GESIS Training Courses

Scientific Coordination

Marlene Mauk
Tel: +49 221 47694-579

Administrative Coordination

Noemi Hartung

Agent-Based Computational Modeling

Mannheim, B6 4-5
Course duration:
9:00-16:00 CEST
General Topics:
Course Level:
Software used:
Students: 550 €
Academics: 825 €
Commercial: 1650 €
Additional links
Lecturer(s): Michael Mäs, Fabio Sartori

About the lecturer - Michael Mäs

About the lecturer - Fabio Sartori

Course description

Deliberate actions can lead to unintended and even undesired consequences. For example, cities may exhibit ethnic segregation in their neighborhoods, despite high levels of citizen tolerance. Polarization of opinions amongst political actors as well as citizens can occur even when individuals do not actively promote differences. Online social bots with numerous followers might be less successful in disseminating content than those with only a few followers. Grassroot social movements can arise spontaneously and gain immense political power although they are much less organized, centralized, and coherent than political parties and interest groups. Arising from complex interactions between individuals, these intriguing collective phenomena are emergent and often go unnoticed by individuals. Explaining them is an intriguing scientific challenge. This seminar aims to familiarize participants with agent-based modeling, a rigorous methodology for investigating emergent phenomena. Participants will delve into the principles of complexity science, a multidisciplinary field exploring similar phenomena across physics, computer science, and biology. The focus will be on seminal agent-based models from the social sciences, teaching students to implement models using NetLogo or Python, depending on their programming experience. Special emphasis will be placed on employing simulation methods to analyze agent-based models, identifying the underlying mechanisms driving emergence, and developing tests to validate the responsible mechanisms. Participants are given the opportunity to present their agent-based modeling projects and receive feedback.
Organizational Structure of the Course
On Day 1, the seminar starts with an introduction to complexity science and examples of complex phenomena from fields as diverse as biology, physics, computer science, economics, mathematics, and, of course, the social sciences. Applying basic principles of complexity science, participants learn to implement the Sakoda-Schelling Segregation model in NetLogo.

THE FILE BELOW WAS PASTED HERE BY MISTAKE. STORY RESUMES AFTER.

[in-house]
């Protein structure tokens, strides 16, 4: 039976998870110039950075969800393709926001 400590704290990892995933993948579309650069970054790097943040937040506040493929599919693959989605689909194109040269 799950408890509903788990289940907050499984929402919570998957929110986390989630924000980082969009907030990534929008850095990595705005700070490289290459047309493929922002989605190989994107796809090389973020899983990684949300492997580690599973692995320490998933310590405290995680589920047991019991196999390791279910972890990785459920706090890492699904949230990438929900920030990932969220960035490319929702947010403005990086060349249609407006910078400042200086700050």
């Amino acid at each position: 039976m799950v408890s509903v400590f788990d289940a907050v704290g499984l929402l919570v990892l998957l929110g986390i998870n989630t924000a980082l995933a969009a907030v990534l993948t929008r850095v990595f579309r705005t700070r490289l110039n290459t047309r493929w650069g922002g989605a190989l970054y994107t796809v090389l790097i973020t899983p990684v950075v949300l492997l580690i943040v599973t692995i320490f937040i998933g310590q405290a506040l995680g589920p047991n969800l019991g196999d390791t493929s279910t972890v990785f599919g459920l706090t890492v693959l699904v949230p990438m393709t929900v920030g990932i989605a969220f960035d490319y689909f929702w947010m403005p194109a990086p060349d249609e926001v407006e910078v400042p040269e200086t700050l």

On the remaining days, participants are introduced to a seminal model of a complex social phenomenon in the mornings. In this way, students get an overview over famous models from different social-scientific fields, and develop an understanding for the critical ingredients of social complexity and alternative ways to formally represent critical aspects of reality in a computer model.
In the afternoons, students implement and experiment with the respective model under the supervision of the lecturers. To this end, the seminar will be split into a lab group of starters working with NetLogo and a lab group of more experienced programmers who will work with Python. During the week, models of ethnic segregation, opinion polarization, the dissemination of fake news and social bots, and the emergence of social classes will be covered.

Target group

  • Participants with diverse disciplinary backgrounds are welcome to join but participation always requires a strong interest in social phenomena.
  • Participants with programming experiences as well as starters are welcome.

Learning objectives

By the end of the course you will:
  • Understand the core concepts of complexity science
  • Know and understand emerging phenomena from various scientific disciplines
  • Know seminal agent-based models of opinion polarization, social order, the dissemination of fake news, and the emergence of classes
  • Be able to reflect on the strengths and weaknesses of agent-based modeling.
  • Be able to develop agent-based models.
  • Be able to reflect on the complementary advantages of toy models and “realistic” models (e.g. digital twins)
  • Have practiced implementing and analyzing agent-based models either in NetLogo or Python
  • Will have learned how to develop expectations about the mechanism generating emergent phenomena and how to challenge these expectations with agent-based models.


  • Strong interest in social phenomena
  • Motivation to expose oneself to mathematical methods.
Software and Hardware Requirements
You should bring your own laptop for use in the course. Participants who want to work with Python should have it installed on their own machines. We will inform these participants that they need to install Igraph. NetLogo can be installed in a few moments and does not require any planning in advance.


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